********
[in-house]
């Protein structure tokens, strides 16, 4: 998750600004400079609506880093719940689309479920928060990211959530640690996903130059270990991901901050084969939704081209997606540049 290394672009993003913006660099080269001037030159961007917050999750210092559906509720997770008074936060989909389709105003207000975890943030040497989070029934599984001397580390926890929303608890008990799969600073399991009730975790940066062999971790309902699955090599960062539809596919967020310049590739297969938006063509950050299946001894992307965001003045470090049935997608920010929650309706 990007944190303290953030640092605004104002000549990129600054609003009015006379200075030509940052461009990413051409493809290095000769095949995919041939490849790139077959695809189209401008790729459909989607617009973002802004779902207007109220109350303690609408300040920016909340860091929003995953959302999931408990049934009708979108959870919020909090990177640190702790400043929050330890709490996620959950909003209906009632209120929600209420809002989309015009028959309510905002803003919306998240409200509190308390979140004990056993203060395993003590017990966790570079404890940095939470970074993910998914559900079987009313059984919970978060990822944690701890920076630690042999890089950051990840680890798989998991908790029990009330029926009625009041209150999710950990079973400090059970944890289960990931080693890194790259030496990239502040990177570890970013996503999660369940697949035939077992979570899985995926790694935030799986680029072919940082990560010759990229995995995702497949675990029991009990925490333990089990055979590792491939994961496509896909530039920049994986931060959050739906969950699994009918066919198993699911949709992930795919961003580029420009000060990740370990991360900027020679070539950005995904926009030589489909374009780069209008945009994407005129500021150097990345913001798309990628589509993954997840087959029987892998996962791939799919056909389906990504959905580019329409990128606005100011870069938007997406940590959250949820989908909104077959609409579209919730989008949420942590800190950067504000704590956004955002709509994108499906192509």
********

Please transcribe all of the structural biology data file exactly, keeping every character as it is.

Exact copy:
[in-house]
């Protein structure tokens, strides 16, 4: 998750600004400079609506880093719940689309479920928060990211959530640690996903130059270990991901901050084969939704081209997606540049 290394672009993003913006660099080269001037030159961007917050999750210092559906509720997770008074936060989909389709105003207000975890943030040497989070029934599984001397580390926890929303608890008990799969600073399991009730975790940066062999971790309902699955090599960062539809596919967020310049590739297969938006063509950050299946001894992307965001003045470090049935997608920010929650309706 990007944190303290953030640092605004104002000549990129600054609003009015006379200075030509940052461009990413051409493809290095000769095949995919041939490849790139077959695809189209401008790729459909989607617009973002802004779902207007109220109350303690609408300040920016909340860091929003995953959302999931408990049934009708979108959870919020909090990177640190702790400043929050330890709490996620959950909003209906009632209120929600209420809002989309015009028959309510905002803003919306998240409200509190308390979140004990056993203060395993003590017990966790570079404890940095939470970074993910998914559900079987009313059984919970978060990822944690701890920076630690042999890089950051990840680890798989998991908790029990009330029926009625009041209150999710950990079973400090059970944890289960990931080693890194790259030496990239502040990177570890970013996503999660369940697949035939077992979570899985995926790694935030799986680029072919940082990560010759990229995995995702497949675990029991009990925490333990089990055979590792491939994961496509896909530039920049994986931060959050739906969950699994009918066919198993699911949709992930795919961003580029420009000060990740370990991360900027020679070539950005995904926009030589489909374009780069209008945009994407005129500021150097990345913001798309990628589509993954997840087959029987892998996962791939799919056909389906990504959905580019329409990128606005100011870069938007997406940590959250949820989908909104077959609409579209919730989008949420942590800190950067504000704590956004955002709509994108499906192509």